By James Cherkoff, Collaborate Marketing.
A couple of years ago, I heard Sir Tim Berners-Lee describe the muddled state of his splendid creation in this way :
‘If your sink is blocked for a few weeks and you remove the plug to dig out the obstruction, the offending mangled mess of soap, fish bones, human hair and other horrible gunk in which bacteria has set up home, is exactly like the World Wide Web’.
Now, for many tech-heads, geeks, tinkerers, everyone in Silicon Valley and other early-adopters it didn’t get much better than this organic mush. And the gooey paradise remained intact for a long time. However, for the mainstream (aka Everyone Else In The World) the web remained a mysterious, slightly sad place where only-the-lonely gathered.
But the online social revolution has blown away this view. In part, by throwing up some gated communities, such as AppStores and Social Networks, where regular folk can talk to each other without fear of their Gucci loafers getting sullied by geek-grime. In fact, for many, it even became rather exciting to mix with the technorati and let some of their magic coding dust rub off. But not too much. And certainly none of the whiffy stuff.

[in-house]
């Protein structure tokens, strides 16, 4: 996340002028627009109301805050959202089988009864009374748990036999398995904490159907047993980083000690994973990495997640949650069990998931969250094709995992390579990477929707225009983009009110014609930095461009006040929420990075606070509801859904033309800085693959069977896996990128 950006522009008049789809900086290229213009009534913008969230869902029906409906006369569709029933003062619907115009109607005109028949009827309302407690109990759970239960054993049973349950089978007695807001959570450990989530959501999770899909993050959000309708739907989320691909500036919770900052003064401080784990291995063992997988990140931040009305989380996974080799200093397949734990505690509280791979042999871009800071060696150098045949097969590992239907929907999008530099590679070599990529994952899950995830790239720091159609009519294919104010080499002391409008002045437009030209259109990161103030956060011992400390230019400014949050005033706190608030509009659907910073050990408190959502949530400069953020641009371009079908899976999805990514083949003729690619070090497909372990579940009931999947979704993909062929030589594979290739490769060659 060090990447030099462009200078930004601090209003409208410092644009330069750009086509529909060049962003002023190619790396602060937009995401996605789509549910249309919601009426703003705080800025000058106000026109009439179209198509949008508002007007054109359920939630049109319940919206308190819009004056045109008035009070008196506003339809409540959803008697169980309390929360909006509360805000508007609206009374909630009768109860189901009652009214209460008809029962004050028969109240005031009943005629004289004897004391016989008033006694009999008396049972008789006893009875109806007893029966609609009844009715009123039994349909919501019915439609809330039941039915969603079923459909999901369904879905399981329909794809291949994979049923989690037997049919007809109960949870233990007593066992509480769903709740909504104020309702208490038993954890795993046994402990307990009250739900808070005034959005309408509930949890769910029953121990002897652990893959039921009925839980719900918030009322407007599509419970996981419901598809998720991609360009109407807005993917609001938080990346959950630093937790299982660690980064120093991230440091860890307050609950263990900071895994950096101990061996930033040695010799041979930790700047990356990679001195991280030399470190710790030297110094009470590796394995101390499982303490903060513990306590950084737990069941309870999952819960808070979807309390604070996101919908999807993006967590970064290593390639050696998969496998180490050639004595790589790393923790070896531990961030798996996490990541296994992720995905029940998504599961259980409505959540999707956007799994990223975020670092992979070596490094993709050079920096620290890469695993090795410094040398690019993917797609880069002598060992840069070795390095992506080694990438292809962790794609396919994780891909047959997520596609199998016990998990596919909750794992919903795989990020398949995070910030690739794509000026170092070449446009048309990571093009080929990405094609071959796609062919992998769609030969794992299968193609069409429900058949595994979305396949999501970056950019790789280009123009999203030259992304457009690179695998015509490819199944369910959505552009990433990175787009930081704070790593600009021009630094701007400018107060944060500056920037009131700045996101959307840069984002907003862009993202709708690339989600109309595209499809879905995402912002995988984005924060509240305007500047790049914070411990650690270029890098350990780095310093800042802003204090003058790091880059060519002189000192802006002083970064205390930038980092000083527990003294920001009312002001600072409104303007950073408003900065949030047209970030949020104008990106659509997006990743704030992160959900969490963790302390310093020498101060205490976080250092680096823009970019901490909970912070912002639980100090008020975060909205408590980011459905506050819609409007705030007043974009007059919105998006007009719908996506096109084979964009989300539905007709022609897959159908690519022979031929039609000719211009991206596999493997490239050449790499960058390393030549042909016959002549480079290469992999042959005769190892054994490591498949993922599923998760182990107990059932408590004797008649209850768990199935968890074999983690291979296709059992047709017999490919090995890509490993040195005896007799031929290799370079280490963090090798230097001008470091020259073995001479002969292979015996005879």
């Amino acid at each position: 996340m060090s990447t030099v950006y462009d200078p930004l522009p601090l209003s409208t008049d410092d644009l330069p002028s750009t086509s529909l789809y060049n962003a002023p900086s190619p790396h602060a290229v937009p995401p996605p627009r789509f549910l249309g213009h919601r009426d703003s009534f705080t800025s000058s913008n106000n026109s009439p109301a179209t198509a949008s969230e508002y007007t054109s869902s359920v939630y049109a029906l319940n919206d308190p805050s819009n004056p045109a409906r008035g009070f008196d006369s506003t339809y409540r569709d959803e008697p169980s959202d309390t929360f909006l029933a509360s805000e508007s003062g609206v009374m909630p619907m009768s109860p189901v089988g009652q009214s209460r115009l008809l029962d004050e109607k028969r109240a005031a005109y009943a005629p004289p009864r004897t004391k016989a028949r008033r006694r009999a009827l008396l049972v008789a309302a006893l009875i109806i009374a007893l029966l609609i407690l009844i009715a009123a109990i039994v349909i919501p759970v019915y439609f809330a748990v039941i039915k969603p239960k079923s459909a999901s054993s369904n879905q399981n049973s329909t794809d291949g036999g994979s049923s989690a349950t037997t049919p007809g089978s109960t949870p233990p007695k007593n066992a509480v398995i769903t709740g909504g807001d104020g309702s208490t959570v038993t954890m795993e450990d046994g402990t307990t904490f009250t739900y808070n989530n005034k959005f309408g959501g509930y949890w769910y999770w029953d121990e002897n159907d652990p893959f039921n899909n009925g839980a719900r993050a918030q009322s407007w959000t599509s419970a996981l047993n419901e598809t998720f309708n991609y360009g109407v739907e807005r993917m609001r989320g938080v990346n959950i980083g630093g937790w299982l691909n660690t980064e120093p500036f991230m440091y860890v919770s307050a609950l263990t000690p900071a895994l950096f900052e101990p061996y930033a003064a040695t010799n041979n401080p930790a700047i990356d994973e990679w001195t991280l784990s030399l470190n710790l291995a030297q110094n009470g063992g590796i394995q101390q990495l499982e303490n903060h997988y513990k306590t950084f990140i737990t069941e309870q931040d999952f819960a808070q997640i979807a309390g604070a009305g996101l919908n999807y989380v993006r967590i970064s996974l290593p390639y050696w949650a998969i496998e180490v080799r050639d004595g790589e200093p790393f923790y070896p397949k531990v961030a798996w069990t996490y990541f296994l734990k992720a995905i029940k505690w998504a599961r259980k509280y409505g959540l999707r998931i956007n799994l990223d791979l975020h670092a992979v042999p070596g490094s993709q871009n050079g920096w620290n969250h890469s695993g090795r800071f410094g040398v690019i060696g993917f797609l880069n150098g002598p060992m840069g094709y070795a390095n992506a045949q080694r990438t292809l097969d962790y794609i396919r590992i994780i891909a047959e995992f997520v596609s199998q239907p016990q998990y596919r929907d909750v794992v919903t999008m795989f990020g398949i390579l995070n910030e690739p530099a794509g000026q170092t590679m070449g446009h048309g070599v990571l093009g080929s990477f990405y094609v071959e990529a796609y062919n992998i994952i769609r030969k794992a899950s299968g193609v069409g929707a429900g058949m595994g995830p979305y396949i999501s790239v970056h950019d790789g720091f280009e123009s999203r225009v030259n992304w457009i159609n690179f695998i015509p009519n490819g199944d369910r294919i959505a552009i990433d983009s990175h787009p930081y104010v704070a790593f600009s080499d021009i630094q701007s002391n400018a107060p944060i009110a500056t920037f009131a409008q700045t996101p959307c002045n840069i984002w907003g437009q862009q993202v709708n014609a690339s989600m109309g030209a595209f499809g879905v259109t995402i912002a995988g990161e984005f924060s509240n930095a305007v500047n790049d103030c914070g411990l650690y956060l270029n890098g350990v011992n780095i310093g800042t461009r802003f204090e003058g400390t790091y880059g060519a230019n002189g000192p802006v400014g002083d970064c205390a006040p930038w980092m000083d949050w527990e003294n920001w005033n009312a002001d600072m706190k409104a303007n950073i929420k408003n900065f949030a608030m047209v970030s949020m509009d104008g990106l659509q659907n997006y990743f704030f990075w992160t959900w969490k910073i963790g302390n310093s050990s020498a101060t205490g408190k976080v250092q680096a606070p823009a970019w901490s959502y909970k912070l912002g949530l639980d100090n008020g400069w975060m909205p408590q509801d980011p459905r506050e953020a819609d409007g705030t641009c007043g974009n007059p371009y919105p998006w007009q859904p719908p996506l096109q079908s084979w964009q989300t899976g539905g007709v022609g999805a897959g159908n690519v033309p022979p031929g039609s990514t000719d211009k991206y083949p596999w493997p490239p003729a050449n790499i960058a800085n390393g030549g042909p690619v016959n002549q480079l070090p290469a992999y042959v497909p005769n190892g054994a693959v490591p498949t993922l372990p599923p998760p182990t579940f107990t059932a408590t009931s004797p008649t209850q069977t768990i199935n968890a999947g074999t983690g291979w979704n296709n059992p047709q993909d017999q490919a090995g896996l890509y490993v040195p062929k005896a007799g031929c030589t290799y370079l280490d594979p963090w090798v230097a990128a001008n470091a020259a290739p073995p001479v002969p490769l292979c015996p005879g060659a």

Personally speaking, gated communities where the comfortably-off huddle from the excrutiating ravages of real life, such as potholes and unmown lawns, always sound pretty dull to me. However, there are times when we’d all like to withdraw into sanctuaries of expert topiary and poo-free paving, away from the open clutter of the real world. In such harbours of tranquillity there are no worries about unsightly neighbours or anti-social viruses. The no-nonsense management are constantly poised, ready to pulverise any shady individual who dares to disturb the peace. For some, such walled gardens become claustrophobic as they tire of the same faces and fences. The security staff start to look like prison guards and the disorderly streets where the everyday folk dwell begin to look enticingly vibrant.
(Not that I’ve ever spent anytime in a gated community you understand. Although I did once spend two weeks at Centre Parcs and was very relieved to escape, er, I mean depart).
However, for many these well-ordered suburban enclaves that consist of friends, family and neighbours is exactly what’s required. All the time. And this is what the early-adopters, geeks and webnorati struggle to understand. The gurus who rail against the vice-like grip of Steve Jobs brighter, lighter, whiter Appstore, or Zuckerberg’s perfectly manicured Facebook empire, overlook that most people don’t want to see what’s blocking their sinks. And they don’t mind if that hardwired convenience means the management is watching over them. They just want to get on with their happy, gunk-free lives.